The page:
Science · July 5, 2022

CRO Diaries: Internal Standards – Best Practices For Elisa Method & Service

Elisa Method

Questions around internal standards in ELISA methods are common for drug development and ELISA services. A proper standard curve is the first step in ELISA assays. A standard curve ensures that the operation protocol and kit quality are adequate for generating reliable results. Hence, a robust standard curve will accelerate drug discovery and development projects. Drug discovery, by definition, is a process to screening and identifying potential molecules that can be converted into drug products. Hence, the FDA has several suggestions for the drug development process. Internal standards fall under one such recommendation.

In elisa lab assays, unknown quantities are determined by comparing them with standards of known concentration. The assay standard must be tested at different concentration ranges to generate data for low to high signals. These concentration ranges help researchers produce standard curves for the analyte of interest. Researchers then interpolate the analyte value by seeing where the point lies on the standard curve. Internal standards are widely used to measure the analyte of interest. An internal standard is a structurally similar test compound or  is sometimes a stable isotope-labeled compound that is added to samples and calibration standards at constant and known concentrations to quantify the analyte of interest.

Best practices for internal standards

Following is a comprehensive list of best practices ELISA method validation and service providers can follow for internal standards.

  • Biological matrices contain potential interfering substances such as metabolites, xenobiotics, and concomitant medications. Therefore, sponsors must thoroughly assess internal standards to avoid interference with the target analyte. Besides, the zero calibrators and blanks should be interference-free at the retention times of the internal standard and the target analyte.
  • The blank internal standard response must not exceed 5% of the average responses of internal standard calibrators and quality control samples.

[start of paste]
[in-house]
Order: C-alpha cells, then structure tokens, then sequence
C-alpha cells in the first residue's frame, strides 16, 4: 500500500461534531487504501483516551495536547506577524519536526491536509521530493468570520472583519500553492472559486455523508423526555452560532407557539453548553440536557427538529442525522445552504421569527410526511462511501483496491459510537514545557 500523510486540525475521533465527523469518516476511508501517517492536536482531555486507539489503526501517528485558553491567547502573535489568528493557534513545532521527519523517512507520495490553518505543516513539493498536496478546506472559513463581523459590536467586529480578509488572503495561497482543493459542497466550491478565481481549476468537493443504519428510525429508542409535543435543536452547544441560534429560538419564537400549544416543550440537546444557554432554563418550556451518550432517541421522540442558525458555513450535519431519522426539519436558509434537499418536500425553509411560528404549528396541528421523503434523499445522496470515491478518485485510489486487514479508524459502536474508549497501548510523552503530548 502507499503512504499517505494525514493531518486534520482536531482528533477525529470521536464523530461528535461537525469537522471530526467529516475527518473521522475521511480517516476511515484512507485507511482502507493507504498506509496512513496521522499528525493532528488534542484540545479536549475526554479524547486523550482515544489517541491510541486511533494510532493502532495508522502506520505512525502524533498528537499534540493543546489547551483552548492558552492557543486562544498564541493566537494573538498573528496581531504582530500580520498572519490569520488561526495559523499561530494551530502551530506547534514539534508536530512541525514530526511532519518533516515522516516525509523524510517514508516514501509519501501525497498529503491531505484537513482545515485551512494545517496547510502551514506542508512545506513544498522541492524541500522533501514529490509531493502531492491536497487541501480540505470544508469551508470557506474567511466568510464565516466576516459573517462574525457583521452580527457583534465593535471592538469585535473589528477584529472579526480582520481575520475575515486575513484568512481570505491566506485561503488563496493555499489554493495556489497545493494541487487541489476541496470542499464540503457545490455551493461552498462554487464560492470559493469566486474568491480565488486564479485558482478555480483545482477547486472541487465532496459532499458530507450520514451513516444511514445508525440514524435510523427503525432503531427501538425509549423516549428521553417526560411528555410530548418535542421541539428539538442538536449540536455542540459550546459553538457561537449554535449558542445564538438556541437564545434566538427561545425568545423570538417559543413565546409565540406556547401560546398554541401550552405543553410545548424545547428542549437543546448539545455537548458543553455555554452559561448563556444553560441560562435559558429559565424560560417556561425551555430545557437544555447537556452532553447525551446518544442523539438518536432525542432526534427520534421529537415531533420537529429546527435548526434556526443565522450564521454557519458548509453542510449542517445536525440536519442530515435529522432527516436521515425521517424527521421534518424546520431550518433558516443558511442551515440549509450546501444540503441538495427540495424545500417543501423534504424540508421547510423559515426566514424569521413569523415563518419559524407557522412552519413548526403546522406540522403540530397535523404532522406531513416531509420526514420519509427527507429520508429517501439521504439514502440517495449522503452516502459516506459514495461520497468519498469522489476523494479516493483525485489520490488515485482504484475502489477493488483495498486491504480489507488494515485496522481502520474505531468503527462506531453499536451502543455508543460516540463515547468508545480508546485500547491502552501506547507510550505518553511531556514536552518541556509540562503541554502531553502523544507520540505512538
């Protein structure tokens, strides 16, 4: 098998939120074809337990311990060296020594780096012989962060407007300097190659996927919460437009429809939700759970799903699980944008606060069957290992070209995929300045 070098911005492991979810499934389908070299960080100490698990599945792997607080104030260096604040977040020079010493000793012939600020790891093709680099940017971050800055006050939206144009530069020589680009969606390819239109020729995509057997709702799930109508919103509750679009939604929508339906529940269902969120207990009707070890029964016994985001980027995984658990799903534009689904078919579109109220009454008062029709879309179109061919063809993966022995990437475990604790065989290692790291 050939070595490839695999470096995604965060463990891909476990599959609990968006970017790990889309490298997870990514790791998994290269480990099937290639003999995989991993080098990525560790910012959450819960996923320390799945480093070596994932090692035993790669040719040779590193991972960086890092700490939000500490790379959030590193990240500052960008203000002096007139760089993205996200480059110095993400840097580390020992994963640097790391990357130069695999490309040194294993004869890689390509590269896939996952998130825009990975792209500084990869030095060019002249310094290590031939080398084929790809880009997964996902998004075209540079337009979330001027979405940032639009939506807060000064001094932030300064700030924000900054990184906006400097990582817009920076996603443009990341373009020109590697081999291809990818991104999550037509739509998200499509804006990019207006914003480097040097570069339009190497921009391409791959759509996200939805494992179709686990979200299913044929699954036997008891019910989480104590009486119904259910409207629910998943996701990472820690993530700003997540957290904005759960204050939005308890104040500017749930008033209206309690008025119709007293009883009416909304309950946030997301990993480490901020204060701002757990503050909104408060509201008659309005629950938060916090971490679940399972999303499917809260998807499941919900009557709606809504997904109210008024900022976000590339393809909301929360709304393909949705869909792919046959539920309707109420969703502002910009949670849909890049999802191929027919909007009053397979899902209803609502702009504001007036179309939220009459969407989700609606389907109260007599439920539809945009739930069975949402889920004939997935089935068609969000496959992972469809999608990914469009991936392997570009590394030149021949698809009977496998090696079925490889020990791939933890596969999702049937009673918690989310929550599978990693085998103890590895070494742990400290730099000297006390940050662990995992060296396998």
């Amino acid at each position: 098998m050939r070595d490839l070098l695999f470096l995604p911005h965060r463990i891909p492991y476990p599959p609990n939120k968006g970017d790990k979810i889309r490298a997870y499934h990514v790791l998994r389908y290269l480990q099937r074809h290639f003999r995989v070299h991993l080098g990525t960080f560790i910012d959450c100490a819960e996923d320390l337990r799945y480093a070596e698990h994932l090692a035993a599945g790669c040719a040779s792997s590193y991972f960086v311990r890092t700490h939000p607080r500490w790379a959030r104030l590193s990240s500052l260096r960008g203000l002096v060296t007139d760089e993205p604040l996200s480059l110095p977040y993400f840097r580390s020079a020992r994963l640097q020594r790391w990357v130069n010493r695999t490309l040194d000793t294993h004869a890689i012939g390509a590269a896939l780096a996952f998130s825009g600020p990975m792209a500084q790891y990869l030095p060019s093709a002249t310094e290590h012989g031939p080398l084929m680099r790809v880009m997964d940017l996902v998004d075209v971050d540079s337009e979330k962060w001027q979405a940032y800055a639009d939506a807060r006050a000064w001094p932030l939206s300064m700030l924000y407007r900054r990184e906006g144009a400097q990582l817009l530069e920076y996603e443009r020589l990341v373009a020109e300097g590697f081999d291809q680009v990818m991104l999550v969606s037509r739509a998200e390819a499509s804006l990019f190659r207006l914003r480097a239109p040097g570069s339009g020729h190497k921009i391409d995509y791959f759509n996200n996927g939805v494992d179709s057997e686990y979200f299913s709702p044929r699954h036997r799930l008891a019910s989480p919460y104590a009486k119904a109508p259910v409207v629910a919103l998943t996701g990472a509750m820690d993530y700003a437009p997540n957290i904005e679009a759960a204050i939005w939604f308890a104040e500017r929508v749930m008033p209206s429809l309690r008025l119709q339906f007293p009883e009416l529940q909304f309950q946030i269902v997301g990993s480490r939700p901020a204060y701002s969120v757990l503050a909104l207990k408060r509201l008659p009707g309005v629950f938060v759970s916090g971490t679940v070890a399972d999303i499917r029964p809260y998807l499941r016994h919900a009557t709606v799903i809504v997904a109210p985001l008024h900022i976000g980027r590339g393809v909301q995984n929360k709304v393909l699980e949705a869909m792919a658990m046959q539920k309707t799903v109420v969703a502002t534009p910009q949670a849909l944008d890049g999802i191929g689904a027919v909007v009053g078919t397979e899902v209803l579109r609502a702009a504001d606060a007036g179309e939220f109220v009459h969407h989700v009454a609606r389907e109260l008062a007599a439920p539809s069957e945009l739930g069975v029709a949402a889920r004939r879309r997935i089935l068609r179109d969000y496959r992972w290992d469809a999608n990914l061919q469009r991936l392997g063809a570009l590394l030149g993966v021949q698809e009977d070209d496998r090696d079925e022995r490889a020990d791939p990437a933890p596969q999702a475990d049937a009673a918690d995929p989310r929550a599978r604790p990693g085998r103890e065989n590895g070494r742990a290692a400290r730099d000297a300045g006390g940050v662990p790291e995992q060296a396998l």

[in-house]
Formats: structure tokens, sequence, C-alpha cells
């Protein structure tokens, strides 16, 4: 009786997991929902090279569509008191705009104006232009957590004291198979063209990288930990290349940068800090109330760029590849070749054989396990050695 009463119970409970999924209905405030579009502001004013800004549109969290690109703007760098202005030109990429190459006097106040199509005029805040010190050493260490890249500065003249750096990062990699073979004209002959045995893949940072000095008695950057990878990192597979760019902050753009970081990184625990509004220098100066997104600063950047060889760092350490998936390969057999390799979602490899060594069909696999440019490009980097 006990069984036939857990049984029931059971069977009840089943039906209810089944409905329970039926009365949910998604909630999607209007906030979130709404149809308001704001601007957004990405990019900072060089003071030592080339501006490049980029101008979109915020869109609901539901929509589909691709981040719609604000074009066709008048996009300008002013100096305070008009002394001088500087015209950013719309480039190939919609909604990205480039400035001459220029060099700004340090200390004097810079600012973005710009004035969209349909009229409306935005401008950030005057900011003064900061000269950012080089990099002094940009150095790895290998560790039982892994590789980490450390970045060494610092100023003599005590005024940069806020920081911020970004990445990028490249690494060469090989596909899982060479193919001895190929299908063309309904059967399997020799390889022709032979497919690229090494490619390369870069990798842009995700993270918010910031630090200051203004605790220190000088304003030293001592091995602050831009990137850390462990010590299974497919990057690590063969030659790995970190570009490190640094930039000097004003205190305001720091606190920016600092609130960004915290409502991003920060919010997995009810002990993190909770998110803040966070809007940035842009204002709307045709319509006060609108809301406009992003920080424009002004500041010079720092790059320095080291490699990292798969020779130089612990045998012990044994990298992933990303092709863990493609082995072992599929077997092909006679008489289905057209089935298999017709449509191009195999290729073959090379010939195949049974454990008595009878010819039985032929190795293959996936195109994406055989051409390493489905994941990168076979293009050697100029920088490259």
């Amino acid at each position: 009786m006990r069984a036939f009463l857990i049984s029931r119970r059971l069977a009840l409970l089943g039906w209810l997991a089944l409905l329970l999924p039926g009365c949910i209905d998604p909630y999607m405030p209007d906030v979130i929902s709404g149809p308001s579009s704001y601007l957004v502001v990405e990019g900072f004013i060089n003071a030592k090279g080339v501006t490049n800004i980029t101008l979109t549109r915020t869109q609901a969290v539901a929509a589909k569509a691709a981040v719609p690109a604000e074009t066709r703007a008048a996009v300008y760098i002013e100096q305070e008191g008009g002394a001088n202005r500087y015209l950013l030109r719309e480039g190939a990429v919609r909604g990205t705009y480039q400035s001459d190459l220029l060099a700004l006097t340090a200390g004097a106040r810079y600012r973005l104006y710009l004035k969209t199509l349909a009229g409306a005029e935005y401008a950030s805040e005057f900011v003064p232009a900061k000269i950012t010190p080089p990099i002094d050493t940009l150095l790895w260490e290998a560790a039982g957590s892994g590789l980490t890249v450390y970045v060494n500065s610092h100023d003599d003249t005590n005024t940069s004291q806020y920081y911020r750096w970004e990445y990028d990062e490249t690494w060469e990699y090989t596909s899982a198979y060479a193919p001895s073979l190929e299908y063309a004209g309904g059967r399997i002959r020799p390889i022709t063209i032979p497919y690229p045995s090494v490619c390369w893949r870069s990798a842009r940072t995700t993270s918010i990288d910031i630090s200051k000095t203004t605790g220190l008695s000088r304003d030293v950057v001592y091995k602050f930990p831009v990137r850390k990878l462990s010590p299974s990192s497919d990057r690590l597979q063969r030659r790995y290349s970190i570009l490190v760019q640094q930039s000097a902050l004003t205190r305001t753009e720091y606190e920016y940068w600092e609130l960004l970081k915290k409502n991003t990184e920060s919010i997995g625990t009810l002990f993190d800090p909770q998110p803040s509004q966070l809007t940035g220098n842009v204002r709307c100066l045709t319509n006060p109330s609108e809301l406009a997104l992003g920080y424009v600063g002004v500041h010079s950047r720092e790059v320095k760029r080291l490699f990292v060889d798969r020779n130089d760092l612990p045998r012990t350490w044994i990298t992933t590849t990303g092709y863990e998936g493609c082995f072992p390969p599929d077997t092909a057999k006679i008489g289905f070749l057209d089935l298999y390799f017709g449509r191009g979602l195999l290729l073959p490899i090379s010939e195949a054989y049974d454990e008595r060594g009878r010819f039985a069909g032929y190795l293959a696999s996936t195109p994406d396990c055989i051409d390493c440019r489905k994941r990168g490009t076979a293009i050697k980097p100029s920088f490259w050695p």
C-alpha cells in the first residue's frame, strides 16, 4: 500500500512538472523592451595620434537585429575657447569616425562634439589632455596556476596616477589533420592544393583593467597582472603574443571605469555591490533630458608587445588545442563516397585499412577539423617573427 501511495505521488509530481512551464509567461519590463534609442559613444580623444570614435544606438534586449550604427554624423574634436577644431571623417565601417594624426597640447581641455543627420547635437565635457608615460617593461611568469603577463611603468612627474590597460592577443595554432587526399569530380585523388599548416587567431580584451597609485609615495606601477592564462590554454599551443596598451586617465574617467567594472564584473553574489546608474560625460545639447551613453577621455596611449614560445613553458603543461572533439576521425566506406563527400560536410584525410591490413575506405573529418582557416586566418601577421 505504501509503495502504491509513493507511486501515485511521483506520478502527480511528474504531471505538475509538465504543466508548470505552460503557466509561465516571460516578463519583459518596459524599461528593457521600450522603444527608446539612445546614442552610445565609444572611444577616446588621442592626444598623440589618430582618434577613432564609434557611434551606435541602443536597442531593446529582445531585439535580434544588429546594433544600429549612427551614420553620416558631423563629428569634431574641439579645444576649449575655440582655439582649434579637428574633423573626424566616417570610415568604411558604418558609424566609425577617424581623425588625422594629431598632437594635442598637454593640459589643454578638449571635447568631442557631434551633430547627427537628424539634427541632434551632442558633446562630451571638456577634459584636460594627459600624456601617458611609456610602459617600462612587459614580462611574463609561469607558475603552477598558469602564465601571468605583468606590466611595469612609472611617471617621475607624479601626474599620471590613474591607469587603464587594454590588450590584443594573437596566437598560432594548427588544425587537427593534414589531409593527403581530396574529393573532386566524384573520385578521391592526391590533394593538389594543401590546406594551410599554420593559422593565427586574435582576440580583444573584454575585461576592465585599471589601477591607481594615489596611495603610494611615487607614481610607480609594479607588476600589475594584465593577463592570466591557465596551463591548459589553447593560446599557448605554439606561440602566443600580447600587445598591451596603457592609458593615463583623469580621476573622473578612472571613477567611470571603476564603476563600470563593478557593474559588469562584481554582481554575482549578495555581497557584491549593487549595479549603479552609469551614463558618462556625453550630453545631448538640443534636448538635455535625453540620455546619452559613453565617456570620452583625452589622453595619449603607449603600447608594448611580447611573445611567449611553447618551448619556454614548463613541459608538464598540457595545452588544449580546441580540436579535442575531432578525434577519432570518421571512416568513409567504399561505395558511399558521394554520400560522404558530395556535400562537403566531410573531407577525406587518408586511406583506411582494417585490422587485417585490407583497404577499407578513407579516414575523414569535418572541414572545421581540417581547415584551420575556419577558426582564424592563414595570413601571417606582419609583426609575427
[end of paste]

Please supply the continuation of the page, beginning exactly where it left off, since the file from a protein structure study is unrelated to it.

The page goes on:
• If an internal standard is suitable for the intended use, sponsors do not have to provide evidence of purity or CoA.

Besides, researchers receive sera in smaller quantities. Therefore, they develop controls by pooling samples. Following are recommendations for controls.

  • Sponsors must collect positive and negative samples separately. Once sufficient quantities are received, pool similar study samples and mix them thoroughly.
  • Perform serial dilution of positive sera with negative serum in small quantities.
  • Each dilution must be assayed following standard test protocol. Identify the most comparable dilution to sample-to-negative or sample-to-positive values that are ideal for monitoring. Generate larger quantities of that dilution.
  • Researchers must then filter the prepared controls through a 0.45-micron membrane. Besides, they can further filter the control through a 0.20-micron filter membrane.
  • Aliquot the internal control in vials. Label and store them, possibly at -20°C to -80°C.
  • Researchers can use this internal control by thawing them and mixing them according to other routine samples. Run these internal controls next to the test controls. However, do not refreeze the in-house controls.

Internal standards closely resemble the sample matrix. Hence, they are crucial in quantifying analytes in study samples. Besides, FDA’s guidelines for ELISA validation recommend using internal standards while quantifying target analytes in complex biological samples.

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